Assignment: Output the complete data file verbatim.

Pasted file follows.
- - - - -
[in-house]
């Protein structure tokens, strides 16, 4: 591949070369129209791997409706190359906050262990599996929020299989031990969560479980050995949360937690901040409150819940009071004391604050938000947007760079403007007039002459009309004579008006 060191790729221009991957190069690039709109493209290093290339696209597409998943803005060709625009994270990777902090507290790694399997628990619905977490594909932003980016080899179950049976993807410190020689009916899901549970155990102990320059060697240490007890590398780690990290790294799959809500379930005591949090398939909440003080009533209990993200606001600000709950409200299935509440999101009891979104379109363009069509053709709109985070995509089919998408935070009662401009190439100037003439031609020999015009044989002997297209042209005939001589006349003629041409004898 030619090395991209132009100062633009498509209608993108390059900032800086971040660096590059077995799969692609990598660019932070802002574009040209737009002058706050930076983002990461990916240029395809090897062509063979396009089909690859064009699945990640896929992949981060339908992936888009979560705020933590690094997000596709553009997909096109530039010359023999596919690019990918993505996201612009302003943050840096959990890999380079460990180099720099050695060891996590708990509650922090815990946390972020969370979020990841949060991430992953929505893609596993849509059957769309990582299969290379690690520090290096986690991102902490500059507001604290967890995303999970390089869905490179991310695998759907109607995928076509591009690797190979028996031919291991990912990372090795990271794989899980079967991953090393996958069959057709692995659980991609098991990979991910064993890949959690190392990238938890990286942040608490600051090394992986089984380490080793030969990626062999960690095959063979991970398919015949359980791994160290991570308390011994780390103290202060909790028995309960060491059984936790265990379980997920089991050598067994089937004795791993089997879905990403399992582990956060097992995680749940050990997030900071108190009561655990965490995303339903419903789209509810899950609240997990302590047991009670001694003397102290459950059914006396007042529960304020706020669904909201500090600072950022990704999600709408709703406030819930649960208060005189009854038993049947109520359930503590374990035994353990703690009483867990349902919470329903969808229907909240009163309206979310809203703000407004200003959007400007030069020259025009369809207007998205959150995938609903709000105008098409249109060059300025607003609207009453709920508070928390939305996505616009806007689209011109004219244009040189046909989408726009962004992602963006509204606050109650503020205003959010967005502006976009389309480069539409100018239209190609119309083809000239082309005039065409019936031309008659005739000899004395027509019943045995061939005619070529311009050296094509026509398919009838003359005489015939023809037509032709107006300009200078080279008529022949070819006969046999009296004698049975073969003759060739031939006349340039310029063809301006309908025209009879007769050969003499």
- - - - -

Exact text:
[in-house]
């Protein structure tokens, strides 16, 4: 591949070369129209791997409706190359906050262990599996929020299989031990969560479980050995949360937690901040409150819940009071004391604050938000947007760079403007007039002459009309004579008006 060191790729221009991957190069690039709109493209290093290339696209597409998943803005060709625009994270990777902090507290790694399997628990619905977490594909932003980016080899179950049976993807410190020689009916899901549970155990102990320059060697240490007890590398780690990290790294799959809500379930005591949090398939909440003080009533209990993200606001600000709950409200299935509440999101009891979104379109363009069509053709709109985070995509089919998408935070009662401009190439100037003439031609020999015009044989002997297209042209005939001589006349003629041409004898 030619090395991209132009100062633009498509209608993108390059900032800086971040660096590059077995799969692609990598660019932070802002574009040209737009002058706050930076983002990461990916240029395809090897062509063979396009089909690859064009699945990640896929992949981060339908992936888009979560705020933590690094997000596709553009997909096109530039010359023999596919690019990918993505996201612009302003943050840096959990890999380079460990180099720099050695060891996590708990509650922090815990946390972020969370979020990841949060991430992953929505893609596993849509059957769309990582299969290379690690520090290096986690991102902490500059507001604290967890995303999970390089869905490179991310695998759907109607995928076509591009690797190979028996031919291991990912990372090795990271794989899980079967991953090393996958069959057709692995659980991609098991990979991910064993890949959690190392990238938890990286942040608490600051090394992986089984380490080793030969990626062999960690095959063979991970398919015949359980791994160290991570308390011994780390103290202060909790028995309960060491059984936790265990379980997920089991050598067994089937004795791993089997879905990403399992582990956060097992995680749940050990997030900071108190009561655990965490995303339903419903789209509810899950609240997990302590047991009670001694003397102290459950059914006396007042529960304020706020669904909201500090600072950022990704999600709408709703406030819930649960208060005189009854038993049947109520359930503590374990035994353990703690009483867990349902919470329903969808229907909240009163309206979310809203703000407004200003959007400007030069020259025009369809207007998205959150995938609903709000105008098409249109060059300025607003609207009453709920508070928390939305996505616009806007689209011109004219244009040189046909989408726009962004992602963006509204606050109650503020205003959010967005502006976009389309480069539409100018239209190609119309083809000239082309005039065409019936031309008659005739000899004395027509019943045995061939005619070529311009050296094509026509398919009838003359005489015939023809037509032709107006300009200078080279008529022949070819006969046999009296004698049975073969003759060739031939006349340039310029063809301006309908025209009879007769050969003499």